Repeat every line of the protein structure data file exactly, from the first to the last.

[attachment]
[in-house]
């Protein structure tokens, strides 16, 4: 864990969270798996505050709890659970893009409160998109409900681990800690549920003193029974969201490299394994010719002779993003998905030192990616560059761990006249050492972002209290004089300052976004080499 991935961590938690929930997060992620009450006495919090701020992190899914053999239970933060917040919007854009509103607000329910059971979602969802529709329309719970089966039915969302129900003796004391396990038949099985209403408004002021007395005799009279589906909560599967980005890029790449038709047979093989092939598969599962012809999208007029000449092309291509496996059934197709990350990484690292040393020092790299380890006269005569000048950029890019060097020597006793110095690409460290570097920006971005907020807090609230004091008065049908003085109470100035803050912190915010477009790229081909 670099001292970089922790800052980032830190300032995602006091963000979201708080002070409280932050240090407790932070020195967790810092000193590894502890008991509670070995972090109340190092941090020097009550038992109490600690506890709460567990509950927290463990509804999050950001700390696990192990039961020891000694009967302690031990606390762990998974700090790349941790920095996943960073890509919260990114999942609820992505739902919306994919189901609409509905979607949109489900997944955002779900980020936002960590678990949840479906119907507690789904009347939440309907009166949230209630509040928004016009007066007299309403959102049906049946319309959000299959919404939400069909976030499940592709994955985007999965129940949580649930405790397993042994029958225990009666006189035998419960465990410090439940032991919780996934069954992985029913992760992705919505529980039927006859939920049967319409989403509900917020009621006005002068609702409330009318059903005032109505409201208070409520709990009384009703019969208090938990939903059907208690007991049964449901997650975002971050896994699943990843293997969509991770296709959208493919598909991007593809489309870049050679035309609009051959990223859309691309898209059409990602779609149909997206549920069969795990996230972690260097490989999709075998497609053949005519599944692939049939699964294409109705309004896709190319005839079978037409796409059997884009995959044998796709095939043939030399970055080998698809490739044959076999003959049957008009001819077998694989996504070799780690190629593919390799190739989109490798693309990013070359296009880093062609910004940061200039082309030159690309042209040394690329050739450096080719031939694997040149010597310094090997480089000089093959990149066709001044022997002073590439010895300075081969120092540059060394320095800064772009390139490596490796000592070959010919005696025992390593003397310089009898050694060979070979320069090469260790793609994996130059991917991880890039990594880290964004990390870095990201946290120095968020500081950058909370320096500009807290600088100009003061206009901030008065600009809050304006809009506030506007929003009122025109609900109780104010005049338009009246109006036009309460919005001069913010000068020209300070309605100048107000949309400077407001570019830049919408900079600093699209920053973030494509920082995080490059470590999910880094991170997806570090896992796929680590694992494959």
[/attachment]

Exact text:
[in-house]
């Protein structure tokens, strides 16, 4: 864990969270798996505050709890659970893009409160998109409900681990800690549920003193029974969201490299394994010719002779993003998905030192990616560059761990006249050492972002209290004089300052976004080499 991935961590938690929930997060992620009450006495919090701020992190899914053999239970933060917040919007854009509103607000329910059971979602969802529709329309719970089966039915969302129900003796004391396990038949099985209403408004002021007395005799009279589906909560599967980005890029790449038709047979093989092939598969599962012809999208007029000449092309291509496996059934197709990350990484690292040393020092790299380890006269005569000048950029890019060097020597006793110095690409460290570097920006971005907020807090609230004091008065049908003085109470100035803050912190915010477009790229081909 670099001292970089922790800052980032830190300032995602006091963000979201708080002070409280932050240090407790932070020195967790810092000193590894502890008991509670070995972090109340190092941090020097009550038992109490600690506890709460567990509950927290463990509804999050950001700390696990192990039961020891000694009967302690031990606390762990998974700090790349941790920095996943960073890509919260990114999942609820992505739902919306994919189901609409509905979607949109489900997944955002779900980020936002960590678990949840479906119907507690789904009347939440309907009166949230209630509040928004016009007066007299309403959102049906049946319309959000299959919404939400069909976030499940592709994955985007999965129940949580649930405790397993042994029958225990009666006189035998419960465990410090439940032991919780996934069954992985029913992760992705919505529980039927006859939920049967319409989403509900917020009621006005002068609702409330009318059903005032109505409201208070409520709990009384009703019969208090938990939903059907208690007991049964449901997650975002971050896994699943990843293997969509991770296709959208493919598909991007593809489309870049050679035309609009051959990223859309691309898209059409990602779609149909997206549920069969795990996230972690260097490989999709075998497609053949005519599944692939049939699964294409109705309004896709190319005839079978037409796409059997884009995959044998796709095939043939030399970055080998698809490739044959076999003959049957008009001819077998694989996504070799780690190629593919390799190739989109490798693309990013070359296009880093062609910004940061200039082309030159690309042209040394690329050739450096080719031939694997040149010597310094090997480089000089093959990149066709001044022997002073590439010895300075081969120092540059060394320095800064772009390139490596490796000592070959010919005696025992390593003397310089009898050694060979070979320069090469260790793609994996130059991917991880890039990594880290964004990390870095990201946290120095968020500081950058909370320096500009807290600088100009003061206009901030008065600009809050304006809009506030506007929003009122025109609900109780104010005049338009009246109006036009309460919005001069913010000068020209300070309605100048107000949309400077407001570019830049919408900079600093699209920053973030494509920082995080490059470590999910880094991170997806570090896992796929680590694992494959």